“Nearly all of our subdivisions in Butler County have some type of open water,” he said. “It might be a pond or a creek and that’s just a hazard of the natural environment sometimes.”

If the county were to discover a hazardous slope near such a body of water or any other design flaw, it would work with the developer to cut the slope back so it is not a hazard, Fehr said.

“That’s about as far as we would go,” he said. “We feel like we take reasonable precautions around these things, but any time you have open water like that, there’s always a chance for an accident. We always stress to folks that any times there’s water out there, you have to use a lot of caution.”

Putting a fence around a pond in all subdivisions is an option might not be well-received either, he said.

Meanwhile, some local residents have voiced frustration over the fact there are no laws governing potential hazards such as retention ponds in the middle of a neighborhood. Some say if laws require a homeowner to fence the area around a swimming pool, the same rules should apply to the ponds.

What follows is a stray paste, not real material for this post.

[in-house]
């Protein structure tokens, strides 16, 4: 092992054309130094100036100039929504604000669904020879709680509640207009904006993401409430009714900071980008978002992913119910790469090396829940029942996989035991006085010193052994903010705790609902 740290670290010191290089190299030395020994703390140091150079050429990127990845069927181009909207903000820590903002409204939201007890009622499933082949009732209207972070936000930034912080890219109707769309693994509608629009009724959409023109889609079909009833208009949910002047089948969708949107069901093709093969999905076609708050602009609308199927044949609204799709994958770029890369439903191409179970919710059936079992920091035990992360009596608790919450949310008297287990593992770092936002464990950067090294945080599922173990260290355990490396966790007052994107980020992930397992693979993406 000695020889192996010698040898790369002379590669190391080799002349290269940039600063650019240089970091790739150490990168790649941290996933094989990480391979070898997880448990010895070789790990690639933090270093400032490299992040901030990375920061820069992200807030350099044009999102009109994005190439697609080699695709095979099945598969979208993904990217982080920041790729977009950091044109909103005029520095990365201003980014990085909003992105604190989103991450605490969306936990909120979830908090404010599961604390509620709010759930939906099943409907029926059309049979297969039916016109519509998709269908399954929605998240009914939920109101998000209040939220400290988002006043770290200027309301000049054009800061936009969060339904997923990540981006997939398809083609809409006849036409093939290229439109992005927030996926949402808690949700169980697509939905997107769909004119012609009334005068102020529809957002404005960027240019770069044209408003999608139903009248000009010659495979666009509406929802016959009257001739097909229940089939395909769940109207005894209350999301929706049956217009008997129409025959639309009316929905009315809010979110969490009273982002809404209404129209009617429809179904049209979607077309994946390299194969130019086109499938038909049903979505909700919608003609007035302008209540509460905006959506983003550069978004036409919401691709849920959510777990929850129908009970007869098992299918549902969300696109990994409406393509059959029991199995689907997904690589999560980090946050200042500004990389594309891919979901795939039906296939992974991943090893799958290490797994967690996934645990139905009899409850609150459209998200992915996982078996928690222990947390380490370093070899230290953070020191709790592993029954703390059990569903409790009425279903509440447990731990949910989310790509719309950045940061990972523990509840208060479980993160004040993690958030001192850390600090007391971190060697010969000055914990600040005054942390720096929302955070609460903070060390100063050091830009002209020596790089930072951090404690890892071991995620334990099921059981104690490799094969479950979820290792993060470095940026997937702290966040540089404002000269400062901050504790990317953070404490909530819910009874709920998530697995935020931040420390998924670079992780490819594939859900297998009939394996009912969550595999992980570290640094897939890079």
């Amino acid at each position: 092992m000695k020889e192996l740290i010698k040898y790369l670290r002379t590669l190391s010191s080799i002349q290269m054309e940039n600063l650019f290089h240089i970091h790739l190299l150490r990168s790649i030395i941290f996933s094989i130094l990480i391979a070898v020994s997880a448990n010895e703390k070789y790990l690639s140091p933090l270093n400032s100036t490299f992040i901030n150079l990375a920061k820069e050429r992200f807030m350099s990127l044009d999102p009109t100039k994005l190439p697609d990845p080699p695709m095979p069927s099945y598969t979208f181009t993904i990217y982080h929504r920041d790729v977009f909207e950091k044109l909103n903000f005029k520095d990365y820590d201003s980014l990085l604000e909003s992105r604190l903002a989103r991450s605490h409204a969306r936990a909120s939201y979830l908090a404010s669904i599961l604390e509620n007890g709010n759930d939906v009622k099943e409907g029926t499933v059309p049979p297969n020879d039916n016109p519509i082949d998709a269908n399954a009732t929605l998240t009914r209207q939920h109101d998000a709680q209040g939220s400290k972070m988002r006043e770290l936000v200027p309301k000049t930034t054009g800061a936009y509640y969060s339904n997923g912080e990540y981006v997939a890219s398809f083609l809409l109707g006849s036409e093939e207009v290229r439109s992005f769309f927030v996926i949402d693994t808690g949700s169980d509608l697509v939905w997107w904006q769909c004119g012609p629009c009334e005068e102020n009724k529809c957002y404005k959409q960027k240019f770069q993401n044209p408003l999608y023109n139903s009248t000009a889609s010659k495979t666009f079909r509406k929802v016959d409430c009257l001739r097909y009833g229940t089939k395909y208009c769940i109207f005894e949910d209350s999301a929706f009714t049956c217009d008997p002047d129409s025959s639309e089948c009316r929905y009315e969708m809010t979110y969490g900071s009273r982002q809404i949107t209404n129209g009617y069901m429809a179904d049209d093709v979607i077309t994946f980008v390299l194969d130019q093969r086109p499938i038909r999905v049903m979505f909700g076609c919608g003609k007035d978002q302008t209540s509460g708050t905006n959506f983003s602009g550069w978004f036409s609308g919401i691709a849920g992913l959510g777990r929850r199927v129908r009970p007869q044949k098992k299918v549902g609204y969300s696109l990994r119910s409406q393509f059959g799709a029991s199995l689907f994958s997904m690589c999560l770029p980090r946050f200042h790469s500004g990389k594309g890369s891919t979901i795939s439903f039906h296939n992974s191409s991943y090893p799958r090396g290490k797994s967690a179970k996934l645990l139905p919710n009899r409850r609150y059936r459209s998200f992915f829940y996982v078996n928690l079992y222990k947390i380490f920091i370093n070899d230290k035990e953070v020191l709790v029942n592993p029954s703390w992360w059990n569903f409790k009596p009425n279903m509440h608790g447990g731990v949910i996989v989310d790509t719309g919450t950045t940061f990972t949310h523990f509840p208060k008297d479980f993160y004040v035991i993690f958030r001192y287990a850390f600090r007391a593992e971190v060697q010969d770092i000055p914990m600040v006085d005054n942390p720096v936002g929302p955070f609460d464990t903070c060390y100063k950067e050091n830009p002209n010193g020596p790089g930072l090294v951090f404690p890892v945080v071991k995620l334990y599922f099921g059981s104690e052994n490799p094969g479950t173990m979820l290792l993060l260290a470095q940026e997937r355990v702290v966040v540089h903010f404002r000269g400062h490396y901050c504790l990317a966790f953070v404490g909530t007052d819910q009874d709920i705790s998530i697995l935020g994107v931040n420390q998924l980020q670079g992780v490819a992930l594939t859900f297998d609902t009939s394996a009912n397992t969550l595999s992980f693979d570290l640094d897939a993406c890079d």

Fehr said fences are required around in-ground swimming pools, which is in the county’s building code, because there’s more of a chance for close contact.

“You have children in the backyard and things like that,” he said. “Not everybody puts up a fence in their yard, so what we do is we give people two options: you can either put a fence around your backyard or you have to fence around the pool because it may not be your children, it may be … children in the neighborhood. Any time there’s water, that’s an attraction for young kids.”

Fehr said he’s seen some studies that indicate an issue with installing a fence around a lake or pond.

“Kids climb fences and then it’s extremely difficult for emergency services to get over the fence to save someone, which some people don’t think about,” he said. “That could take another 10 minutes to cut through a fence. Just putting a fence up may not be the fix-all that everybody’s looking for.”

“I don’t think there’s a perfect fix for these situations,” Fehr said.